Saturday, February 26, 2005

Jackie Brown

I'm almost done with Promethea. The series is at direct injection level right now, I really want to read the rest of it right now, but I'm trying to give what's happened so far a little more time to sink in. The thing that strikes me is how similar this is to The Invisibles. I have the feeling if I hadn't read The Invisibles, I'd be reeling and in awe right now, like I was after the first reading of Volume III. I still love what Moore is doing, it's just I'm more into the characters than the concepts, because I've already read the concepts in The Invisibles.

Anyway, yesterday I watched Jackie Brown, Quentin Tarantino's third film, and his second best, behind only Kill Bill I. Jackie Brown is a really unique film, even though it's referencing 70s blaxploitation movies, it's not in the same way that Kill Bill references Kung Fu movies. It's really in the soundtrack and star that we see the blaxploitation influence, not so much the content of the film.

What makes the film unique is something difficult to articulate. It's a combination of pacing and style. On the DVD, Quentin calls it a 'hangout' film and I think that's really accurate. You're not so much engaged in the story as you're sitting around, kicking it with the characters. Other than the opening title sequence, we don't even see Jackie Brown until a half hour into the film. The film has a leisurely introduction to its world and characters, so that by the time we run into Jackie Brown, we know the stakes of what she's involved in.

But, even once the main plot starts up, we still get the feeling that we're just capturing the everyday travails of these people. Most movies focus on the most extraordinary moments of people's lives, and while what happens in the movie does have a huge impact on the characters, there's never the sense that it's so out of the ordinary, until the end. Sometimes, I feel like the ultimate goal for filmmakers is to make a movie in which nothing happens, yet is still very interesting. This movie is a step in that direction, we just drift through their lives, observing. The thing is, Quentin makes the characters so interesting that their very existence is fun to watch. It's a tribute to his filmmaking skill that he can make someone listening to music in their car as they drive a riveting scene.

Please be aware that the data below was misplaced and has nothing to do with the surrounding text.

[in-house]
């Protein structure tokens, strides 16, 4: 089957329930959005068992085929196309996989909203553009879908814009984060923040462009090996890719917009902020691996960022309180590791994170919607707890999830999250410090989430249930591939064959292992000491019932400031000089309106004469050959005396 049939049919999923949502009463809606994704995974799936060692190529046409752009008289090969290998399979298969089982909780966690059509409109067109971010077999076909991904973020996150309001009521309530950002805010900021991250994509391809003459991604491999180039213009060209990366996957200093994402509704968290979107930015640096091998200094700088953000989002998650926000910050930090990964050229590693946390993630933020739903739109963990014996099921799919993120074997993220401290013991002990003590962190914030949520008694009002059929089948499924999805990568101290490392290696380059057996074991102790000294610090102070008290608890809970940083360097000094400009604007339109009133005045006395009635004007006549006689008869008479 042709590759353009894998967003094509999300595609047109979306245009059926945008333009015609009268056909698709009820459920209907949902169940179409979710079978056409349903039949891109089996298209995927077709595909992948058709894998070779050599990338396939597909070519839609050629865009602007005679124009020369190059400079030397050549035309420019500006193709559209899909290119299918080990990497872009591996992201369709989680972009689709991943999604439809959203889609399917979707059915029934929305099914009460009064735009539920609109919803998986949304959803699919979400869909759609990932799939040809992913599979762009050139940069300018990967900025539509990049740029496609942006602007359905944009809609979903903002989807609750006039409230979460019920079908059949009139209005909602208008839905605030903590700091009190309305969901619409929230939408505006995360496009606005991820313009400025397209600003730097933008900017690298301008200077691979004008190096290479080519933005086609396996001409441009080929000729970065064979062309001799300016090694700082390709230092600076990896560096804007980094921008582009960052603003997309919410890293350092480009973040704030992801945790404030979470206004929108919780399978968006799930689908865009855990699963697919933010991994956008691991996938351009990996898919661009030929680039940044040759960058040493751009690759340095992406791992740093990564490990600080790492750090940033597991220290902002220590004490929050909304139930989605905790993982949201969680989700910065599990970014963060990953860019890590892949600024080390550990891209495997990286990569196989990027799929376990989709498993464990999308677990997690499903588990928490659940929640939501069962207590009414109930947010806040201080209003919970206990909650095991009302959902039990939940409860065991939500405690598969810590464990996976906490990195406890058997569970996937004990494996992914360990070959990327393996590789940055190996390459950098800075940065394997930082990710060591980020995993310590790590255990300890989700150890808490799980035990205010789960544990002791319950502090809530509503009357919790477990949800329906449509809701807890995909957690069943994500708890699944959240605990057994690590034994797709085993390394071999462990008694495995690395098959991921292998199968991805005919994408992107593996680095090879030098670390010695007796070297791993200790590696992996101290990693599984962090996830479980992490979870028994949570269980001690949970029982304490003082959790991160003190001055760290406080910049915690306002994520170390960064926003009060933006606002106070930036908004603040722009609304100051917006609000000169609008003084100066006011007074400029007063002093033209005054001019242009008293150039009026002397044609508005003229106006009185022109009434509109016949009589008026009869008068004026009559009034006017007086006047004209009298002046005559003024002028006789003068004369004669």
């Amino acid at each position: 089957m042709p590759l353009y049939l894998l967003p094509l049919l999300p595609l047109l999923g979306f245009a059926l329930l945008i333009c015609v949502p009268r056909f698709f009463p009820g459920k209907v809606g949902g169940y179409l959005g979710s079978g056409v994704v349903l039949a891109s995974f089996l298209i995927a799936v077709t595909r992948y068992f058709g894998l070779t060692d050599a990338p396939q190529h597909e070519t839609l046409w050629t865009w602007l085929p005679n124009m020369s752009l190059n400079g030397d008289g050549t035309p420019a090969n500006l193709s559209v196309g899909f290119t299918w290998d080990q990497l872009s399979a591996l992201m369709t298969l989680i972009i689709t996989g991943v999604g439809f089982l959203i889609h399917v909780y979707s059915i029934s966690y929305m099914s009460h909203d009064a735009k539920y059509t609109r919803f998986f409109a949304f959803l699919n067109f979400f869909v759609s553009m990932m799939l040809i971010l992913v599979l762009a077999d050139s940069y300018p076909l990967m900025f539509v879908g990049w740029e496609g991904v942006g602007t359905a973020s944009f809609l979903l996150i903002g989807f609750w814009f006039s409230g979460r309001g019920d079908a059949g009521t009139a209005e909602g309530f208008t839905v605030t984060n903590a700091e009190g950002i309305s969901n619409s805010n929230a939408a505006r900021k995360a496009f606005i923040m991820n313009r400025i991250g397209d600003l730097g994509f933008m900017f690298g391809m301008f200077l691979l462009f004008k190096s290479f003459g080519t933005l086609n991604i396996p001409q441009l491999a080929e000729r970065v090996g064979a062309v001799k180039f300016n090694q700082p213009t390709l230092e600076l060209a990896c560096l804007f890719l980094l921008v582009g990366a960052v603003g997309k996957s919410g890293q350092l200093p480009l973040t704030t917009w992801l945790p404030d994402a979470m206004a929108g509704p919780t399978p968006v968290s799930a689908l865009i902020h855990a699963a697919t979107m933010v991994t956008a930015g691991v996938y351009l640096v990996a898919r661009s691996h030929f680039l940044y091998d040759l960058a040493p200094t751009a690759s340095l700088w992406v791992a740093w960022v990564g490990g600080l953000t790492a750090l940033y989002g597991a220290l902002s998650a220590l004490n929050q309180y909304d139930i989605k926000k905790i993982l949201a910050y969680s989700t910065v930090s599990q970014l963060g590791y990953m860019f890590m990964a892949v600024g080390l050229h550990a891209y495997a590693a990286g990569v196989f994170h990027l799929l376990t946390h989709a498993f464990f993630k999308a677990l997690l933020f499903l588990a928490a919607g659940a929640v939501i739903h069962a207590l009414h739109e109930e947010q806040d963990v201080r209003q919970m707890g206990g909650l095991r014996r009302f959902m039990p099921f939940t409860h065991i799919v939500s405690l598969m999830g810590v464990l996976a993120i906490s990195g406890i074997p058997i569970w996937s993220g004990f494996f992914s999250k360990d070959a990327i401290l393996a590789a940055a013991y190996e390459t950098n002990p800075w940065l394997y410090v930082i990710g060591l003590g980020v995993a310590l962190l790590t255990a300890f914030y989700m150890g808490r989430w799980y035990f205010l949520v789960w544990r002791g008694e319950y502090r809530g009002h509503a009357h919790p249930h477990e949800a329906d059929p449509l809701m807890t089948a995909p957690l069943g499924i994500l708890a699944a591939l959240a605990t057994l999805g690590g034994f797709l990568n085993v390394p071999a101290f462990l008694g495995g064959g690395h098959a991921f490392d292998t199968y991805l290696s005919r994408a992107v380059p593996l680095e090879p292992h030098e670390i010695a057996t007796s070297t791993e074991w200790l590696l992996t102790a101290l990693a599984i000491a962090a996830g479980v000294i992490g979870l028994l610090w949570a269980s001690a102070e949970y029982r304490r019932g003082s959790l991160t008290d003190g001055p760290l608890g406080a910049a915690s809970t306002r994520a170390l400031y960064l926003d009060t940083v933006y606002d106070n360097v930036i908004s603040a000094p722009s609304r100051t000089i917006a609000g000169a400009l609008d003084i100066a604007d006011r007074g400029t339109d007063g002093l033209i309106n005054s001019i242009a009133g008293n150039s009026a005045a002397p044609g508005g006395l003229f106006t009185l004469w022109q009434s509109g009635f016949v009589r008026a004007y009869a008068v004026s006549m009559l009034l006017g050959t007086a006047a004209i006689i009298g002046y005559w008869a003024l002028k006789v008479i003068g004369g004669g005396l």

The core of the movie is the relationship between Jackie and Max Cherry. Robert Forster as Max Cherry is the most human character in a Quentin Tarantino, and the most interesting to watch. You really understand him, and the joy that Jackie brings to his ordinary routine. The chemistry between them is huge, and I love their final scene together.

The use of music in the film is amazing. Quentin is always able to find brilliant obscure 70s tracks and bring them to the surface, and that talent is never better put to use than here. The most notable is the way he integrates The Delfonics' 'Didn't I Blow Your Mind this Time' into the narrative. Tarantino associates the song with Jackie, so just the scene of Max buying the tape can tell you everything you need to know about how he's feeling. Plus, it's an awesome song. Other great tracks include 'Across 110th Street' over the titles, Brothers Johnson 'Strawberry Letter 23' and The Grassroots' 'Midnight Confessions.'

I could see why some people would find the film too long, it's by no means a tight film. You could easily cut this down to an hour and a half, but that's completely missing the point of the film. It's all about inhabiting this world with the characters, not the money switch business. I can't think of a single scene that stands out as boring or should have been cut.

This film is much less flashy and overtly innovative than Tarantino's other films, but it's also much more real. Reservoir Dogs and Pulp Fiction are in many ways more about the telling of the story than the story itself, and Kill Bill Volume 1 is all about using a bare bones story as an excuse to do a bunch of sketches and set pieces. This isn't bad, I love to see messing around with the nature of storytelling, but Jackie Brown has such compelling characters, you get more wrapped up in their story than you can in the tale of Butch or Vincent Vega. Quentin is a big fan of Wong Kar-Wai, and while Pulp Fiction seems on the surface more similar to his work, this film actually reminds me a lot of his, in the way it dwells on the lives of people, rather than a really complex plot. This film has a lot of similarities with Kill Bill II, and the relationship between the Bride and Bill is the only thing that even touches Jackie and Max in Tarantino's oevure.

I love the film, and I think it's sad that a lot of people who enjoyed his other work never sought out Jackie Brown. It may not have changed cinema in the way that Pulp Fiction did, but in retrospect, it's a much more unique and layered film, and is just a joy to watch. Watching Jackie play all sides against each other in the brilliantly executed money switch sequence is also watching a brilliantly executed piece of cinema.

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